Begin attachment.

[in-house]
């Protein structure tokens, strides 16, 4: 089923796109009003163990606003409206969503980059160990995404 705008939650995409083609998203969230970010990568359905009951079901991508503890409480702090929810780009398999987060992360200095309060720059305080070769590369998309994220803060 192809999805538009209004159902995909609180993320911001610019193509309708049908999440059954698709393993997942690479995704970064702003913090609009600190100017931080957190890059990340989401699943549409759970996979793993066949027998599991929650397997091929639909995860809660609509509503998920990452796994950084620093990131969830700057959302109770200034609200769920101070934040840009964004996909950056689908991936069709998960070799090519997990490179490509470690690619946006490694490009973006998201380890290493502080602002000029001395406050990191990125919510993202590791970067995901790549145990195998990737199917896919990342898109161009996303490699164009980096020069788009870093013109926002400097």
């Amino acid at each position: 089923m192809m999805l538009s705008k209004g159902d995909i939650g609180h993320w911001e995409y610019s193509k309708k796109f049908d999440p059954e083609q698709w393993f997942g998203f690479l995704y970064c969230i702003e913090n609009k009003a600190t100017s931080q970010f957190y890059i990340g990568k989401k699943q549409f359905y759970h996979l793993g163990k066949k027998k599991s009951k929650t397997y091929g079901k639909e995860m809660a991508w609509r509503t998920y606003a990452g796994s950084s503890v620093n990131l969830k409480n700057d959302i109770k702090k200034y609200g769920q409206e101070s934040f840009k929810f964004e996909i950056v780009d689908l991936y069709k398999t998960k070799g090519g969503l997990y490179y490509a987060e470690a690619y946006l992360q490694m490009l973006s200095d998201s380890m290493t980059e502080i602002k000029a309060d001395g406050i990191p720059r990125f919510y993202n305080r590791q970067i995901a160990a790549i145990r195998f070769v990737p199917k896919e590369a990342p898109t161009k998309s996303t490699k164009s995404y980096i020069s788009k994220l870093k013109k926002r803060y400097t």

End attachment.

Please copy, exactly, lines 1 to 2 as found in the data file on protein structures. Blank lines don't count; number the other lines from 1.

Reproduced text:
[in-house]
């Protein structure tokens, strides 16, 4: 089923796109009003163990606003409206969503980059160990995404 705008939650995409083609998203969230970010990568359905009951079901991508503890409480702090929810780009398999987060992360200095309060720059305080070769590369998309994220803060 192809999805538009209004159902995909609180993320911001610019193509309708049908999440059954698709393993997942690479995704970064702003913090609009600190100017931080957190890059990340989401699943549409759970996979793993066949027998599991929650397997091929639909995860809660609509509503998920990452796994950084620093990131969830700057959302109770200034609200769920101070934040840009964004996909950056689908991936069709998960070799090519997990490179490509470690690619946006490694490009973006998201380890290493502080602002000029001395406050990191990125919510993202590791970067995901790549145990195998990737199917896919990342898109161009996303490699164009980096020069788009870093013109926002400097």